When I asked Etiqus founder, Gary Butler, what he would like me to cover in my start-of-the-season blog, he suggested something about ‘Auld Grey Toons’ as Auld Grey is one of the new colours in the best-selling Sport Tour watch.

Easy I thought – I’ll just cut and paste the blog about St Andrews that I wrote just before The Open last year, change the odd word or two, and hope that no-one notices!

Gary had other ideas! “Everyone knows about St Andrews,” he said, “but what I really want to find out is if there are any other Auld Grey Toons in Scotland.” Hmmm, I thought, for although I knew that Aberdeen was the Granite City, I’d not heard any other Scottish town being referred to as an Auld Grey Toon.

It was time to enlist the help of my Scottish correspondent, Fergus Bisset, a fellow Golf Monthly scribe who lives up near Aberdeen. “Personally, I always think Keith is a rather grey town,” he emailed back, “but it’s difficult to just describe places as grey! Lossiemouth maybe, although again, I've never heard anyone call it that. The only other Scottish town I've heard referred to as an Auld Grey Toon is Dunfermline.”

I decided to investigate Fergus’ three suggestions a little more, partly because I had by chance played golf in both Dunfermline and Lossiemouth in the last year or two, and partly because I had little else to go on!

There is, of course, nothing clever or fancy about the Auld Grey Toon moniker – it is simply the colour of the stonework from which many of the town’s buildings are made. So could Keith be an Auld Grey Toon? A quick online search certainly suggested a degree of greyness to this small Banffshire town at the heart of the Malt Whisky Trail, parts of which date back to 1180.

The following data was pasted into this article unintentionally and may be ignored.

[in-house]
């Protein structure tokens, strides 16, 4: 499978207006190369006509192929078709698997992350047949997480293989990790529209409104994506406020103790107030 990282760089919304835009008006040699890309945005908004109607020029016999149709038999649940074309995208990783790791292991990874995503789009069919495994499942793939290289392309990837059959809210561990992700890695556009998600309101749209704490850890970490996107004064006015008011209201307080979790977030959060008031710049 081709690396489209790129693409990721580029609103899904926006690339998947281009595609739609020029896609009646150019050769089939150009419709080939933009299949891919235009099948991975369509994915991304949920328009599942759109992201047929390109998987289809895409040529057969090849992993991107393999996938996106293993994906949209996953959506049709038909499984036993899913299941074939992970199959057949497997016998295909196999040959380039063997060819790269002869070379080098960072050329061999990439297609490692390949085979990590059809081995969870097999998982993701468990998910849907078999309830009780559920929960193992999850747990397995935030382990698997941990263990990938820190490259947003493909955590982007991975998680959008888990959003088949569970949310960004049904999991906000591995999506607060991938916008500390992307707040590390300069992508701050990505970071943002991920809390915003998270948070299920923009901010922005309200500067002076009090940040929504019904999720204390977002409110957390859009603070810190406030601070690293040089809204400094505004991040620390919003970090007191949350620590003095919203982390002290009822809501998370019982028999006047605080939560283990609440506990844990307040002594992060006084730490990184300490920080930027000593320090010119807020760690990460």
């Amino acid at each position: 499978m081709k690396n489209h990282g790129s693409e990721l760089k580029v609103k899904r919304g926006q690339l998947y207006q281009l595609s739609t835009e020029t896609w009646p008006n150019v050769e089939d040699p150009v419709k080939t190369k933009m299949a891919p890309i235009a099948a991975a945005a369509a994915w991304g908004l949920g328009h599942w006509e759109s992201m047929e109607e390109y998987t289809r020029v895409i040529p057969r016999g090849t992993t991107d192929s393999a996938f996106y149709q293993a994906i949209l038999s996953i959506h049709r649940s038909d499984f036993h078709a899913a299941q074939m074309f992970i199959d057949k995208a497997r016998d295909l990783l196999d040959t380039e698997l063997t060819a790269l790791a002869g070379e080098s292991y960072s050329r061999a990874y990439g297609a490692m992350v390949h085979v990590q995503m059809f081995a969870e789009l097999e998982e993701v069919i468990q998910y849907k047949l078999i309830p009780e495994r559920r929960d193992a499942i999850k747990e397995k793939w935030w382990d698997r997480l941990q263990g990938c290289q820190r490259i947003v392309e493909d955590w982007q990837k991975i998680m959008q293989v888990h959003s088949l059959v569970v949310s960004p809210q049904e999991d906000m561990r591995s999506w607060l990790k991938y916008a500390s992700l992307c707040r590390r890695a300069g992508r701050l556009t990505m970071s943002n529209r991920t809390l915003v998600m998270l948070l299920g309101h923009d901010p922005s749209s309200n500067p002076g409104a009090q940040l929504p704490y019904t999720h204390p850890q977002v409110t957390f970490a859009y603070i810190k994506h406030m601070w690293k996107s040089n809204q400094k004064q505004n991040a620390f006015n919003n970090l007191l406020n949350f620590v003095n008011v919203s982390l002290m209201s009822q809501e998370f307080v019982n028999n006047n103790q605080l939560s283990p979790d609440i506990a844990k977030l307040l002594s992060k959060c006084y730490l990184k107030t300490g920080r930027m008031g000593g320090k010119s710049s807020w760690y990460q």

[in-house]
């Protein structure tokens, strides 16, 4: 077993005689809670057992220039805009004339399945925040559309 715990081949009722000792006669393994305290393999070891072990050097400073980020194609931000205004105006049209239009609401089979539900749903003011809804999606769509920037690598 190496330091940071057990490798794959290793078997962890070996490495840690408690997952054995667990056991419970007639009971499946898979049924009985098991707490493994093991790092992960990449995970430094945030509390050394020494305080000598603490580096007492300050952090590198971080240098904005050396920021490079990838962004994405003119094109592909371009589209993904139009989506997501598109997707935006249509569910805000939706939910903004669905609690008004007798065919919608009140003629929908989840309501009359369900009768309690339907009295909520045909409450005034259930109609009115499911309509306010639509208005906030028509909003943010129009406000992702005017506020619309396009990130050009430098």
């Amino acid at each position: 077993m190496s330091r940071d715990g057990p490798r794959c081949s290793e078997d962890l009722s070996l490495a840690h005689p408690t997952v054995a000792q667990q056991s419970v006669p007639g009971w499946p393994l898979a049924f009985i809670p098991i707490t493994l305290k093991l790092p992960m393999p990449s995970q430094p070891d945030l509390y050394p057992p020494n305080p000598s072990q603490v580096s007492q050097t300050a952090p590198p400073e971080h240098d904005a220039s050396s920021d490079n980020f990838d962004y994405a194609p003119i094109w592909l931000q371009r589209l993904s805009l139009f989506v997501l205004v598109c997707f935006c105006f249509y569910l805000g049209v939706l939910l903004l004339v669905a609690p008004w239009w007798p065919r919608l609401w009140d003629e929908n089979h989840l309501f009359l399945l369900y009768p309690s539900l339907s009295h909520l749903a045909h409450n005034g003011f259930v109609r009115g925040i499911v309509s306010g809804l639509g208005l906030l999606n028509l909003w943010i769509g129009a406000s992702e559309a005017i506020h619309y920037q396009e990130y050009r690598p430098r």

I’ve not played the town’s golf course, but it does provide a heartwarming story of resilience and revival. The original course was lost after World War II, but the club was resurrected in 1964 after Col G.B. Kynoch, spearheaded a drive to bring golf back to the town. Volunteer labour was largely responsible for making the dream a reality, whether local farmers ploughing and sowing the fairways, or local lads picking stones from the greens to serve as foundations for the next tees.

The club’s history page closes with the feel-good words: “Keith Golf Club thrives to this day, a monument to the spirit of the Keith community who have made it possible.” Grey on the outside maybe, but an altogether warmer colour on the inside.

So what about Lossiemouth, less than 20 miles away on the Moray Firth – the second of Fergus’ suggestions? From memories of my visit a couple of years ago, I don’t recall it being particularly grey, but Fergus will have been there more often than me.

After a little digging, there is some evidence to suggest that part of the town, at least, may be blessed with greyness. The now disused Lossiemouth East Quarry produced the yellow and grey sandstones used to build the new harbour and Branderburgh, which was the final development of the town in the 19th century. That quarry, now an SSSI, is just a mile and a half from Moray Golf Club where Old Tom Morris’ Old Course sits alongside Henry Cotton’s New Course, meaning that those responsible for golf in the town claimed seven Claret Jugs between them. Old Tom’s is a classic Scottish links, which, like St Andrews, starts and finishes in town, weaving through swathes of gorse and heather along the way.